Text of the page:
July 10, 2015

Learning to Drive (2014)

Learning to Drive (2014) - Movie Review
Directed by: Isabel Coixet
Country: USA / UK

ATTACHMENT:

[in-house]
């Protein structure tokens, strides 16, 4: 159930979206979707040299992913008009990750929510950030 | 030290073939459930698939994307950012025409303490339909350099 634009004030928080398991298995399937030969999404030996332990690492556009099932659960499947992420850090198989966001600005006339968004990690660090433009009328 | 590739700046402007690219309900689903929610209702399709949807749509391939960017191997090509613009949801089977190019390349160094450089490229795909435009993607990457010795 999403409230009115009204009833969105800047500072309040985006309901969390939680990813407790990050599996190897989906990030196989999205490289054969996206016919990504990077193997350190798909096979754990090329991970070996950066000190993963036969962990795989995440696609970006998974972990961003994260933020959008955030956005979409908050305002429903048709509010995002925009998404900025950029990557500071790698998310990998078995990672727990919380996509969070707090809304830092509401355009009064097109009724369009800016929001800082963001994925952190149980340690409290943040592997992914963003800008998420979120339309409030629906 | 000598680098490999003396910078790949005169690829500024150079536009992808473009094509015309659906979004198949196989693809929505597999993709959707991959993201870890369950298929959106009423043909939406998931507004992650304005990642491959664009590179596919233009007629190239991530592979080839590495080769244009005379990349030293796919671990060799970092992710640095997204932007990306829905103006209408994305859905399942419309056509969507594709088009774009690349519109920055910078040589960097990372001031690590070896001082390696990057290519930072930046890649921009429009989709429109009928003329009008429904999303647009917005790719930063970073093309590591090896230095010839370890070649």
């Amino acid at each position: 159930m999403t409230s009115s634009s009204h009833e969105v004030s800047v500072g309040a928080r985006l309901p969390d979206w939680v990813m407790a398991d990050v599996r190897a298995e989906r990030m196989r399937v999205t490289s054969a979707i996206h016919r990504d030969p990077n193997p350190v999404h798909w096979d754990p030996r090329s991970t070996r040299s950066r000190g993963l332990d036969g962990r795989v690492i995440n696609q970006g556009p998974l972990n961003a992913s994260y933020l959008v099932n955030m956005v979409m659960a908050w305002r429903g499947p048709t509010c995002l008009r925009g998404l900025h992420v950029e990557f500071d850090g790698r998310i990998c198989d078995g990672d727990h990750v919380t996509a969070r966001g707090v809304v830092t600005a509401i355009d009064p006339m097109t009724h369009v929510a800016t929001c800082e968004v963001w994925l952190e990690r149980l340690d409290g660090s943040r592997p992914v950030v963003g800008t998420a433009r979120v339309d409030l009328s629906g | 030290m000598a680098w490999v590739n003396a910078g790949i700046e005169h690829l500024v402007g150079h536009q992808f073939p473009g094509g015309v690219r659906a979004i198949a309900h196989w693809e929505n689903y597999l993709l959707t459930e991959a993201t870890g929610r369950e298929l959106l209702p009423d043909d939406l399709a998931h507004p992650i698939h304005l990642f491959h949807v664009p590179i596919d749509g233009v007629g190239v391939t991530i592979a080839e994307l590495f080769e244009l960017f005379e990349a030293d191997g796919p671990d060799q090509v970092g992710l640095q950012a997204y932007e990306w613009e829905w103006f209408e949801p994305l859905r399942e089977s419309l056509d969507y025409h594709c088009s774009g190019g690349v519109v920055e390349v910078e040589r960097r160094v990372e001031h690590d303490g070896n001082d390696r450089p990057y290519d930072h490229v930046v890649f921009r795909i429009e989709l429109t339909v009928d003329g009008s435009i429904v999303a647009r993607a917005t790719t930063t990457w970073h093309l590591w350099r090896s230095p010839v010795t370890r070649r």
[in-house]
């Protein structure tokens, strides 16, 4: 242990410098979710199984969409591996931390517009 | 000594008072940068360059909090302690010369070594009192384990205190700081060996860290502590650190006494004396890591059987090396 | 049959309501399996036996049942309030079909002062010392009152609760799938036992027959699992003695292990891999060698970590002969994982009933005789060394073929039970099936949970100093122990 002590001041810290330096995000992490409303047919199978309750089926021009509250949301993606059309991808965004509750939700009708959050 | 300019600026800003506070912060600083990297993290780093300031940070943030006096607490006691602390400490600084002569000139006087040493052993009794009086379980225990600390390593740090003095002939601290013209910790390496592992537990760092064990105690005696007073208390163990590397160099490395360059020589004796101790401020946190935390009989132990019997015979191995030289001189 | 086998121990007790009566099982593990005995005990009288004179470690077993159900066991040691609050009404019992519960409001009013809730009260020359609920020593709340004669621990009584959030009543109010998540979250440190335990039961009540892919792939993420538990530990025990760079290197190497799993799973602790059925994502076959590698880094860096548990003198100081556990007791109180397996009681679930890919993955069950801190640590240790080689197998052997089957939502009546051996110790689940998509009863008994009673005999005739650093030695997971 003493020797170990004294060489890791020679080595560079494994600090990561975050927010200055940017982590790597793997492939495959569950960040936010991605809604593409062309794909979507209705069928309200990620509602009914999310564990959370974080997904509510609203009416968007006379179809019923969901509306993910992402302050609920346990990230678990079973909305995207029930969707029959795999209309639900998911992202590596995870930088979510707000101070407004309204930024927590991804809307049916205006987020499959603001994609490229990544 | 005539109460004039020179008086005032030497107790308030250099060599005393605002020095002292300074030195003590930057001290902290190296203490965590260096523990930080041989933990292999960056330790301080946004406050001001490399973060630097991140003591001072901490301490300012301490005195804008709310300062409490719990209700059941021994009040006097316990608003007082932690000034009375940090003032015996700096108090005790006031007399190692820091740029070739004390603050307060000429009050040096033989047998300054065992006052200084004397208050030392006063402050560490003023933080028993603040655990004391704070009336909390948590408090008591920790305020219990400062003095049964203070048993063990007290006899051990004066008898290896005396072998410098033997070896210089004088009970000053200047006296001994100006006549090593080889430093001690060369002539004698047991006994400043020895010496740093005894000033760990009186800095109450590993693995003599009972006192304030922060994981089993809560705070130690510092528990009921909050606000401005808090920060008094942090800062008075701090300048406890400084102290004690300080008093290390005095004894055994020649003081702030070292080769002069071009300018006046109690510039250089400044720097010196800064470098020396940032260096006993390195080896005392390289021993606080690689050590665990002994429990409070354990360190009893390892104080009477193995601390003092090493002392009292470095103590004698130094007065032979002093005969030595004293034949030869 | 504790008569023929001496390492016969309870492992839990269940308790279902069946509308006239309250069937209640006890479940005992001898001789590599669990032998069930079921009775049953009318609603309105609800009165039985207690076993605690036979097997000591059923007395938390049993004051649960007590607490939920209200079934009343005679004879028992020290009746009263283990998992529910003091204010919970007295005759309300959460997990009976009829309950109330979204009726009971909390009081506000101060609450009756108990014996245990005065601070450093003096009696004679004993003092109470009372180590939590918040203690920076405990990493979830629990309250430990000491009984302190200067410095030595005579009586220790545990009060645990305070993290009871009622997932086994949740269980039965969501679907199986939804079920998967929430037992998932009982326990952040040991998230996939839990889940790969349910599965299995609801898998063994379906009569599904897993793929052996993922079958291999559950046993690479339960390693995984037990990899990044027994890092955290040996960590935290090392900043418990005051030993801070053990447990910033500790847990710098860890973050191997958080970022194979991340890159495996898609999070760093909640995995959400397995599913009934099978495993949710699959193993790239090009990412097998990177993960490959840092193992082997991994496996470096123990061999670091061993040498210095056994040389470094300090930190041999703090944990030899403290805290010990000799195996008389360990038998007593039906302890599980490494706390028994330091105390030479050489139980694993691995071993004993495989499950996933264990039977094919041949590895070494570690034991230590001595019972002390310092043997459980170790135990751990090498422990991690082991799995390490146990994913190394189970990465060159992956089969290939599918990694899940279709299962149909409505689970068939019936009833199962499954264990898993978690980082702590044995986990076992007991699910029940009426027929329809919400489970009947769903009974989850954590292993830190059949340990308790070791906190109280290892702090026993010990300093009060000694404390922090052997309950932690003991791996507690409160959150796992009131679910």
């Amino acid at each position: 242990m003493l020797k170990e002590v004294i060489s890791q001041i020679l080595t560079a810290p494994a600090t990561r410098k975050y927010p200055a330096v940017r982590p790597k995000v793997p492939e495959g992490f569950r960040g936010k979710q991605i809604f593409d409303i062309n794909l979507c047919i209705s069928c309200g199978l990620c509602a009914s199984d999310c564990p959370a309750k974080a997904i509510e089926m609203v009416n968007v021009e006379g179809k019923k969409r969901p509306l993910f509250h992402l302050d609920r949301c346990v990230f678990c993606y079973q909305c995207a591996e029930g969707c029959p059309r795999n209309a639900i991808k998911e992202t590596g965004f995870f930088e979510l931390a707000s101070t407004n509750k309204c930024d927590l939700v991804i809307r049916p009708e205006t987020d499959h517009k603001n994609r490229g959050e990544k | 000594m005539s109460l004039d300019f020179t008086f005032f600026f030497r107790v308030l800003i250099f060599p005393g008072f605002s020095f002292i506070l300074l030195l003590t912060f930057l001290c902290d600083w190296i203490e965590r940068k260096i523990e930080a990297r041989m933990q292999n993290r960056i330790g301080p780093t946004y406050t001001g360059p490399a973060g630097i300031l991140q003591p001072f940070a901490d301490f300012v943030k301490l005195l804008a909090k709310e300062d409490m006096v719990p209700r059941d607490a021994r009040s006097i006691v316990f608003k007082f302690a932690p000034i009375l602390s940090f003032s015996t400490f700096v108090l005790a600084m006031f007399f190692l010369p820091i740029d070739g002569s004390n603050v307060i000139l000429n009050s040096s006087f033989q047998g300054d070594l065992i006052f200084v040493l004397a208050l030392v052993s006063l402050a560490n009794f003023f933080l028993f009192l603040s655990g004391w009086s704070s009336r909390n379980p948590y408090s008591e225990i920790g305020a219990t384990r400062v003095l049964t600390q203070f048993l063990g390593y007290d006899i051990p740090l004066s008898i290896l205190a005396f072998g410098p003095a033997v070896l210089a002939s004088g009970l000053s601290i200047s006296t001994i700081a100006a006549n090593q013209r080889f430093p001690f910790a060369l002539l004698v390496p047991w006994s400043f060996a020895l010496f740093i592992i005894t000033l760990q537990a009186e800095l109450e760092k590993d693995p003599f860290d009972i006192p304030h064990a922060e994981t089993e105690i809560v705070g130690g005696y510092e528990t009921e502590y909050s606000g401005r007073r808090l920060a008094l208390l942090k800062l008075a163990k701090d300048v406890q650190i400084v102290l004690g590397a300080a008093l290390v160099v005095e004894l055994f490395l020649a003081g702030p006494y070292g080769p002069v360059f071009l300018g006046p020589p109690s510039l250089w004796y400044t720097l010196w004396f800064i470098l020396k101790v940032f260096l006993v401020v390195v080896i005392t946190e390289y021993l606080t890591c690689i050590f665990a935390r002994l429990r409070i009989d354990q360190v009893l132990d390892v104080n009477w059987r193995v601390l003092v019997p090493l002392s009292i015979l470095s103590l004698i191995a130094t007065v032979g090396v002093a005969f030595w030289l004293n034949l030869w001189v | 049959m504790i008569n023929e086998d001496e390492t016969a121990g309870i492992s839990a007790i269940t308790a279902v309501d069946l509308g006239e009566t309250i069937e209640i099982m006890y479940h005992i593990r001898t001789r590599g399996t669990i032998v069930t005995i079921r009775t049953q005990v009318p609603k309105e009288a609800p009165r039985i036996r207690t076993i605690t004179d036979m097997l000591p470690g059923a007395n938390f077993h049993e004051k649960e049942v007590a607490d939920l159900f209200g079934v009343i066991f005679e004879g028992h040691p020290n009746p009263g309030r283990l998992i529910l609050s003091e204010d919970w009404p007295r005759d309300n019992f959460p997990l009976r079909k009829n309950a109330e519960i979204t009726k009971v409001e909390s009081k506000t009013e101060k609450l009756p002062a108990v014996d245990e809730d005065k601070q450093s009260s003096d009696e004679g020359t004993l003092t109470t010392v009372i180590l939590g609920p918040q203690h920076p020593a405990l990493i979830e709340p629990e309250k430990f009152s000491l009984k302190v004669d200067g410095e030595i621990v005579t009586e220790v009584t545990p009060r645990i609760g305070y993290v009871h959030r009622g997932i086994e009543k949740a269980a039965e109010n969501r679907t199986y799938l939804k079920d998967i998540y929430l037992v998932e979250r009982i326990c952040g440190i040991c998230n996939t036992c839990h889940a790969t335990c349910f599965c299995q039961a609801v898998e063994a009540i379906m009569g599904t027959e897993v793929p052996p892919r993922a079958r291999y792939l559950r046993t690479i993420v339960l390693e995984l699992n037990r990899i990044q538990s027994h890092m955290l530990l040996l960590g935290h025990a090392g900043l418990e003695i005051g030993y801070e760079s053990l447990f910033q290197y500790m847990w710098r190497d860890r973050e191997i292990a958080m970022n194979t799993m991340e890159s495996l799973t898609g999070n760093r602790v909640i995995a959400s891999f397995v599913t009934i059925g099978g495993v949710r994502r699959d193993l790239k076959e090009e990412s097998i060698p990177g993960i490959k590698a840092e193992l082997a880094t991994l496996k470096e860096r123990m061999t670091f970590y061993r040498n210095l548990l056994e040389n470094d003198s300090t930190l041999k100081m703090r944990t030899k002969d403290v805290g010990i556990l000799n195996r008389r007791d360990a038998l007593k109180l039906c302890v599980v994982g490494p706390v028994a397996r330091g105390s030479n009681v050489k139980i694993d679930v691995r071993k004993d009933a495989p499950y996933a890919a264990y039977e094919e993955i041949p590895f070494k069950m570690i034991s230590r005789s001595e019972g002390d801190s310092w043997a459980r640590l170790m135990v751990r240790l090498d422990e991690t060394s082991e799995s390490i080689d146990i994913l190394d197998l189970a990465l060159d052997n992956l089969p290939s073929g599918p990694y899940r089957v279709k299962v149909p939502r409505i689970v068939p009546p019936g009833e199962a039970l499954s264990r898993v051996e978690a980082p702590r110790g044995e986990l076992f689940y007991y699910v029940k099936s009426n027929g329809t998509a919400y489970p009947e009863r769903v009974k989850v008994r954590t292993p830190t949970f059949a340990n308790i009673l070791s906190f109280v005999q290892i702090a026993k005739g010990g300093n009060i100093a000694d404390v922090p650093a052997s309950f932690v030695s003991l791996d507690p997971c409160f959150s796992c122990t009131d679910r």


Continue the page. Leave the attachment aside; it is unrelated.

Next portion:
Movie Review: “Learning to Drive” expeditiously mixes drama, comedy and romance, relying on the always outstanding Patricia Clarkson and the multifaceted Ben Kingsley in the main roles, to create a feel-good movie, set in NYC, where the ethnic diversity reigns and the work messes so many times with people’s lives. The film marks the return of the Catalonian filmmaker Isabel Coixet, known for her deeply existential dramas such as “My Life Without Me”, “The Secret Life of Words”, and also “Elegy”, which had the participation of this same duo of actors. For this script by Sarah Kernochan based upon an article written for ‘The New Yorker’, she adopts a lighter mood and funnier posture, aspects that, despite bringing a sense of déjà-vu, worked charmingly within the context of the story and its location. The opening scenes are the strongest, establishing the proper foundations for what will come. The insecure literary reviewer, Wendy (Clarkson), jumps into the cab of Darwan Tur (Kingsley), in the middle of a big argument with her husband, Ted, who just expressed his intention to leave her after admitting an affair with a younger student. Unable to cope with the situation and lacking self-confidence, Wendy would never dream to get close to Darwan, a graduated American citizen of Indian descent, who lives in Queens with his undocumented nephew. All happened when she decided to take driving lessons with the acquainted cab driver. From then on, we are presented with some street adventures with Wendy taking the wheel, and also with the arrival from India of Darwan’s future wife, a modest woman sent by his sister, whom he had never met before. The lessons won’t make every problem disappear, but will have a positive effect on their personal lives. The film succeeds in most of its jokes while keeping projecting the NY warmness on its frames. Some situations of the storytelling, however, didn’t feel so new while other aspects, like Wendy’s imaginary encounters and her daughter’s amorous letdown, lacked relevance.

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